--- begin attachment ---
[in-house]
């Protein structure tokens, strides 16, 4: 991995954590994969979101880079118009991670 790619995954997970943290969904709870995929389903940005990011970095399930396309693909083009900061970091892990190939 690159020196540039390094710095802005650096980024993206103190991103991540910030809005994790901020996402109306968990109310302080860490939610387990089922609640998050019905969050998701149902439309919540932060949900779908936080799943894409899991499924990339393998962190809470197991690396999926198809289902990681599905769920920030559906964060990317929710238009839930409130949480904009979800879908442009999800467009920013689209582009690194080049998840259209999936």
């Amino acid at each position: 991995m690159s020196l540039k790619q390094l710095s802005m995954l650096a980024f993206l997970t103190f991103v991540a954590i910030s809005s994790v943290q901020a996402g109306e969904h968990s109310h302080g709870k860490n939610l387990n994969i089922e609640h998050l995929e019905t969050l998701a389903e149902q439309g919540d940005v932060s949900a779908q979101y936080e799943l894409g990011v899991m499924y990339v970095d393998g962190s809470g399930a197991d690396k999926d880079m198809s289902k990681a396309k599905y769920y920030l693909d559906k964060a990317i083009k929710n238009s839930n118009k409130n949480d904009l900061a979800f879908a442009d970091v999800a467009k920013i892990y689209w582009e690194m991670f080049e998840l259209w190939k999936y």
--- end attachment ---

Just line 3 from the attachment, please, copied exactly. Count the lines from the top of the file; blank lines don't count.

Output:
């Amino acid at each position: 991995m690159s020196l540039k790619q390094l710095s802005m995954l650096a980024f993206l997970t103190f991103v991540a954590i910030s809005s994790v943290q901020a996402g109306e969904h968990s109310h302080g709870k860490n939610l387990n994969i089922e609640h998050l995929e019905t969050l998701a389903e149902q439309g919540d940005v932060s949900a779908q979101y936080e799943l894409g990011v899991m499924y990339v970095d393998g962190s809470g399930a197991d690396k999926d880079m198809s289902k990681a396309k599905y769920y920030l693909d559906k964060a990317i083009k929710n238009s839930n118009k409130n949480d904009l900061a979800f879908a442009d970091v999800a467009k920013i892990y689209w582009e690194m991670f080049e998840l259209w190939k999936y």